It wasn’t as if the enemy was especially stealthy; their armor made a distinctive clanking when they approached. Then there was the fact that his sixth sense for danger, which had never let him down before, wasn’t alerting him to any immediate threat. He was safe, or at least as safe as the current situation permitted.
M’k’n’zy knew his way around the mountains of Xenex better than any other man alive. He knew that, from where he was positioned, there was an angled, sheltered pathway that would get him to the ground without exposing him to attack. It would be an easy matter to make it to that path unobserved.
The ideal course of action would have been to wait for night, but he had no desire to remain separated from his troops for that long. They needed him. They were up against a devastating, even overwhelming enemy, and his leadership and skill were an absolute necessity. He cursed his inability to communicate with them over long distances, and resolved that—once this business was done—he would make certain that the Xenexian army was properly outfitted with the sort of equipment necessary to fight a war. Certainly he had to assume that their enemies possessed the ability to stay in touch with each other, as if the Xenexians didn’t already have enough disadvantages.
The sun was not quite at its zenith, and M’k’n’zy decided not to wait any longer. Keeping to the wall as closely as possible, he started making his way toward the path that would take him to the ground. From there he would head due east, trying to stick to areas of cover as much as possible. There would be a few points along the way where he would be vulnerable to observers, but it couldn’t be helped. He would just have to trust his reflexes and experiences to see him through.
Frequently the planet itself was the single greatest defense against intruders, because off-worlders typically found the brutal Xenexian climate to be nearly overwhelming. Unfortunately that was not the case now. The enemy that M’k’n’zy was facing was as indifferent to the heat as was M’k’n’zy himself. He could not count on the environment to wear them down or make them think that departing Xenex in exasperation was the best option. If he and his men were going to get rid of them, it was going to have to be done by outthinking and outmaneuvering them.
The long minutes crawled past. The entire way down, M’k’n’zy kept waiting for some sort of attack. He was holding a sword in his hand, keeping it firm and steady.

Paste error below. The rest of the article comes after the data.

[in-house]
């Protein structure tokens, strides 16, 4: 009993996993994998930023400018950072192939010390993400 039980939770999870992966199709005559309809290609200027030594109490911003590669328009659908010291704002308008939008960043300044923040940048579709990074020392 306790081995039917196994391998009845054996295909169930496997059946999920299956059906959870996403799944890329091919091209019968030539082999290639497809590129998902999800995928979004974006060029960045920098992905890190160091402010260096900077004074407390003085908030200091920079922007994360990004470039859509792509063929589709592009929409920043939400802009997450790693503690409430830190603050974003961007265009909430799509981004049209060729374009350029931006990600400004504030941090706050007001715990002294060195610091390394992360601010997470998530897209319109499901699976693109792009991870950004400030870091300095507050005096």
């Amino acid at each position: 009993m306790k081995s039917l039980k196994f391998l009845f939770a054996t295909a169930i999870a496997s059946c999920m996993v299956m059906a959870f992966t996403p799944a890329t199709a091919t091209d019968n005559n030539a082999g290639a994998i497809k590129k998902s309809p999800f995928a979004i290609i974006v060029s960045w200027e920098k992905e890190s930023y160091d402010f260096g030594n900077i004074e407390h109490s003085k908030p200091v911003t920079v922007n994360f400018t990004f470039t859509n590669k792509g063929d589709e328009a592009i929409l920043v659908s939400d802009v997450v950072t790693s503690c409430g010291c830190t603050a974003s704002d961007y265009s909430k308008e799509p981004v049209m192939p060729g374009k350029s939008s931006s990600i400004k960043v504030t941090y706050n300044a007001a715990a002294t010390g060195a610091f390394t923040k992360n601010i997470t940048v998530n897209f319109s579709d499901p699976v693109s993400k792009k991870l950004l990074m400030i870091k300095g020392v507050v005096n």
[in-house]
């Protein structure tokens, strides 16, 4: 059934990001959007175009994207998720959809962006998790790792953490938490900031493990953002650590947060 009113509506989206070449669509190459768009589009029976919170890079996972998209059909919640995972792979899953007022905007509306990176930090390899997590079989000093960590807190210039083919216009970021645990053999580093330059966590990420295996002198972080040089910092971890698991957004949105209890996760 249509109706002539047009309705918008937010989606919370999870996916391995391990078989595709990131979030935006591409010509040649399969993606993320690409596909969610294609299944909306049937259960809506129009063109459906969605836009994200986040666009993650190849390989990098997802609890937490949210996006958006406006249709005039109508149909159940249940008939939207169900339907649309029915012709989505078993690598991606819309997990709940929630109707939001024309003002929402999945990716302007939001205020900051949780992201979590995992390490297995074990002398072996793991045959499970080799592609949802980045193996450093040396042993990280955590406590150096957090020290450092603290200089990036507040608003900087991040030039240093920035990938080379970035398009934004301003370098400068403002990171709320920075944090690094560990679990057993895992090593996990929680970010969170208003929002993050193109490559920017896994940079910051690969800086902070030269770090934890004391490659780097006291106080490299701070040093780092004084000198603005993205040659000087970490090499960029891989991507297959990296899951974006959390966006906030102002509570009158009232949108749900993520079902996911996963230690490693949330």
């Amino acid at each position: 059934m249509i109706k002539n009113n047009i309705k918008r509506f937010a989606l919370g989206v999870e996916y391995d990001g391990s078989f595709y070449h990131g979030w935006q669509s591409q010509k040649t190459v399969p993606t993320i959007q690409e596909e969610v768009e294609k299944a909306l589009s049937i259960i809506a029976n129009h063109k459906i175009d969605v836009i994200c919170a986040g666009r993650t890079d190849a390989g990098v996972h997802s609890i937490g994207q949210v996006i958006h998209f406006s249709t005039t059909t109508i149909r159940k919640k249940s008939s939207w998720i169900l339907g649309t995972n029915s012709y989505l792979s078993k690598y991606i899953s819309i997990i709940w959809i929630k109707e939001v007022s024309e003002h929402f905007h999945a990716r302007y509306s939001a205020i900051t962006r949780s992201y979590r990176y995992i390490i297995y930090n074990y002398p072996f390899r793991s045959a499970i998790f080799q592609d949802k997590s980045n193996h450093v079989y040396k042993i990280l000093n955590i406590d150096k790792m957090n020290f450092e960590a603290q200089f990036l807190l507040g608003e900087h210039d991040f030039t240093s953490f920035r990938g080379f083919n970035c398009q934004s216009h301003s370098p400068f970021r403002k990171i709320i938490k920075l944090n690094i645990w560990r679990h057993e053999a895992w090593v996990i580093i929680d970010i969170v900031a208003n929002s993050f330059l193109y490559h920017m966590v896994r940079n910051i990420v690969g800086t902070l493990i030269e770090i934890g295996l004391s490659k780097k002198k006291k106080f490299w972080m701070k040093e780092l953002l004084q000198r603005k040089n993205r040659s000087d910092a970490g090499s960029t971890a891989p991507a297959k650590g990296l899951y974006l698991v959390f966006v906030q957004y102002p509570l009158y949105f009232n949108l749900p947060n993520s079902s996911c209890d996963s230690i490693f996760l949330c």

Ten feet shy of reaching the ground, he stopped dead.
Something was wrong up ahead. He wasn’t sure what it was, but that alone was enough to bring him to full alert. He strained, trying to see what could possibly be waiting for him that presented a threat, but there didn’t appear to be anything. Nevertheless the hairs on the back of his neck were prickling, and that was enough to keep him rooted to the spot.
He glanced down and picked up a rock at his feet. It had some decent heft to it. He cradled it for a moment and then lobbed it down the stony, uneven path before him. It clacked and clattered its way down, and for a few moments, M’k’n’zy was sure that his sixth sense had betrayed him. He wasn’t quite sure how to react to that: Was it better that someone wasn’t trying to kill him, or that the instincts upon which he had depended for so long had somehow gone awry?
The ground exploded in front of him.
Landmine screamed through his head even as the blast knocked him backward. He cursed himself for his sloppiness; he should have braced his back against the rock wall again rather than standing there like an idiot, waiting to see what would happen. He fell back heavily, scraping his elbows, pain shooting through his arms. In a strange way, he welcomed it. It was a harsh reminder that he could take nothing for granted and had to allow for every possible eventuality.
He heard a familiar clanking from below. His sharp ears told him that it was only one person approaching him. A lookout must have been left behind to monitor the booby trap. And that sentinel, M’k’n’zy realized, would likely think that he was going to come upon the remains of a badly shredded body instead of an enemy who was ready for battle.